A young woman of means with family money, Morgan was still determined to pursue a career. Fortunately, her parents were open minded people who encouraged their daughters to seek careers that would be meaningful to them at a time during the late Victorian era when women were expected only to be wives and mothers. Morgan attended the University of California at Berkeley with a strong interest in Mathematics which led to her major in engineering. Architect and guest lecturer Bernard Maybeck, was impressed with Morgan and included her in a series of informal architecture seminars at his Berkeley home. His philosophy espoused that, whenever possible, a building should appear to be integrated into its environment both in the way it fits into the site, and through the use of natural materials. Maybeck encouraged Morgan to continue her studies at the prestigious École nationale supérieure des Beaux-Arts in Paris where he had distinguished himself.
After graduation from Berkeley in 1894 with a degree in civil engineering, the only female in her engineering class, Morgan headed to Paris in 1896 in spite of the fact that a woman had never before been admitted to study within the architectural division of the École.  The Paris school is the namesake and founding location of the Beaux Arts architectural movement in the early twentieth century. Known for demanding classwork and rigorous standards for education, the École attracted students from around the world – including the United States, where students returned to design buildings that would influence the history of architecture in America, including the Boston Public Library, 1888–1895, and the New York Public Library, 1897–1911. Architectural graduates, especially in France, are granted the title élève.
After she earned her diploma in 1902, Morgan returned to the Bay Area where she worked on various projects while she saved towards the establishment of own practice. By 1904, Morgan opened her first office at 456 Montgomery, a building that was demolished in the earthquake of 1906. Timing is everything. Morgan's career flourished in the wake of the earthquake with the ensuing architectural boom that provided her with commissions that included houses, churches, clubs, banks, schools, hospitals, and commercial space.
Morgan was highly regarded, especially by women, which led to a number of commissions for women's clubs, residence halls, and YWCA (Young Women's Christian Association)-five in San Francisco, including the interior of the YWCA for the 1915 Panama-Pacific International Exposition, the World's Fair.
Casa Grande-The Main House
Mediterranean Revival Style
Hearst Castle Complex
|William Randolf Hearst with Julia Morgan|
At the San Simeon Site
Photograph: Irvin Willat
Over the course of the next 28 years, Morgan supervised nearly every aspect of construction at San Simeon, including the purchase of everything from Spanish antiquities to Icelandic Moss, to reindeer for the Castle’s zoo. She personally designed most of the structures, grounds, pools, animal shelters and workers’ camp down to the minutest detail. In addition, Morgan worked closely with Hearst to integrate his vast art collection into the structures and grounds at the castle complex.  By 1947, Hearst and Morgan had created an estate of 165 rooms and 127 acres of gardens, terraces, pools and walkways.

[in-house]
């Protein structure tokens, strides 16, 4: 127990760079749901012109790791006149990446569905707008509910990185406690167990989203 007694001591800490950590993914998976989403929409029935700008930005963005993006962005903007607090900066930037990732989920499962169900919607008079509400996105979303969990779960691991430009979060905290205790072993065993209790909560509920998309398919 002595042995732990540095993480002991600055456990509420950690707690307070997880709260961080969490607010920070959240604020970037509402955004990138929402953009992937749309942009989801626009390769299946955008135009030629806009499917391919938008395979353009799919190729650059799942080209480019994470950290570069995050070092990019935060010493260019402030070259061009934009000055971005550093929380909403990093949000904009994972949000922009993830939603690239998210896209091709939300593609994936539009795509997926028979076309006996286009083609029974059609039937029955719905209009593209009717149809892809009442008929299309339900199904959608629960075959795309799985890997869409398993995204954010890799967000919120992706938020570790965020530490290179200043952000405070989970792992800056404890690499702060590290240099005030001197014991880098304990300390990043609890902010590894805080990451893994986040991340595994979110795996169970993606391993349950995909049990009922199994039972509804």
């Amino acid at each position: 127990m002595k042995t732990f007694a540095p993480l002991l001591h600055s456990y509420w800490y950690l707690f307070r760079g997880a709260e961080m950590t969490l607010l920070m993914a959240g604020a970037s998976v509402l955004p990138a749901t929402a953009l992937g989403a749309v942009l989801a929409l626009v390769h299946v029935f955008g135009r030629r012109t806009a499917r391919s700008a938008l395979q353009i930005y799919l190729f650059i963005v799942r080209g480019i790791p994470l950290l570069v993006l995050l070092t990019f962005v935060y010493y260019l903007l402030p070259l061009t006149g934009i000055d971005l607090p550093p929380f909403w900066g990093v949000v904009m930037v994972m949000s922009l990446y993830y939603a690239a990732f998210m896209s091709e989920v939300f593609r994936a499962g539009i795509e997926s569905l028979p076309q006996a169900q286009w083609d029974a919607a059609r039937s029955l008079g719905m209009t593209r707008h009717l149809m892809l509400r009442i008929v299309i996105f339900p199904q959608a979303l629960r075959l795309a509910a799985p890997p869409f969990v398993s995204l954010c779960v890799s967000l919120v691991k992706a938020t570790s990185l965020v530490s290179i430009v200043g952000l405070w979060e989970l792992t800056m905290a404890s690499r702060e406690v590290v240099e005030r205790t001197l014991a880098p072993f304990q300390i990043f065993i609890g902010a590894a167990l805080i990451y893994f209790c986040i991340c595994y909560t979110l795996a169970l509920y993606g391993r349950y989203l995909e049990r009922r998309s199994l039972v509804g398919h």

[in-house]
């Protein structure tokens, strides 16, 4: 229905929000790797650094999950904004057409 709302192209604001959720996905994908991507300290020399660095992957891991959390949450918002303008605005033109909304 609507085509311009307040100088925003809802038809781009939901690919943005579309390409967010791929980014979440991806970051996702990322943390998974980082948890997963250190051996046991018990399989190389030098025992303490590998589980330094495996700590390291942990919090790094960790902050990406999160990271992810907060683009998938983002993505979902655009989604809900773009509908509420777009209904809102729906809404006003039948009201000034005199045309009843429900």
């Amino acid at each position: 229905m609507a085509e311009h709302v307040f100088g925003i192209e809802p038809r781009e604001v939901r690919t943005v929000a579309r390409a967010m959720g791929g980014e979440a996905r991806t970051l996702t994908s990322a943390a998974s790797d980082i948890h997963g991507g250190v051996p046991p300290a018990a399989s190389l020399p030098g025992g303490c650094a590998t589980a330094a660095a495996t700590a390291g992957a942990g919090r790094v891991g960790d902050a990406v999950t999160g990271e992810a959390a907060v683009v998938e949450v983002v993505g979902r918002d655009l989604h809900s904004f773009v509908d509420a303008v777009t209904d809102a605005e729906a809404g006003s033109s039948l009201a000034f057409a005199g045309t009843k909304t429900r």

Hearst Castle, San Simeon, California
Photo ca. 1995
Window with Gothic Tracery
Whether commissioned by the likes of Hearst or the middle class, Morgan gave her clients a carefully considered solution. In 1950, after forty-five years in a practice during which she shared all her profits with her atelier-like staff, she closed her office and had her records destroyed. Morgan insisted that the buildings should speak for her adding that "architecture is a visual, not a verbal art." She died in February, 1957, at the age of 85.
Sara Boutelle, Julia Morgan, Architect (1988).
Richard Longstreth, Julia Morgan— Architect (1977).
Two articles by Boutelle: "The Woman Who Built San Simeon," in the California Monthly (1976), and "Women's Networks: Julia Morgan and her Clients," in Heresies of 1981.
Nancy Loe, San Simeon Revisited (1987), a collection of the correspondence between the architect and William Randolph Hearst.
"The Julia Morgan Architectural History Project." The University of California at Berkeley __________________________________
1. Architectural World, Great Buildings, Julia Morgan, Architect, http://www.greatbuildings.com/architects/Julia_Morgan.html (accessed February 1, 2013).
2. Wilson, Mark. Julia Morgan: Architect of Beauty. (Layton, Utah: Gibbs Smith, 2007). 3.
3. David Parry, Julia Morgan, Architect, Encyclopedia of San Francisco, http://www.sfhistoryencyclopedia.com/articles/m/morganJulia.html. Entry taken from the website of David Parry at www.classicSFproperties.com (accessed February 1, 2013).
4. Cal Poly San Luis Obispo, Robert E. Kennedy Library. Biography: Julia Morgan. http://lib.calpoly.edu/specialcollections/architecture/juliamorgan/biography.html. (accessed February 4, 2013).
5. California State Parks: Hearst Castle. http://www.hearstcastle.org/history-art/historic-people/julia-morgan. (accessed February 4, 2013).
7. Berkeley California: Williams House, 1928. http://www.bluffton.edu/~sullivanm/jmwmshse/jmwmshse.html. (accessed February 4, 2013).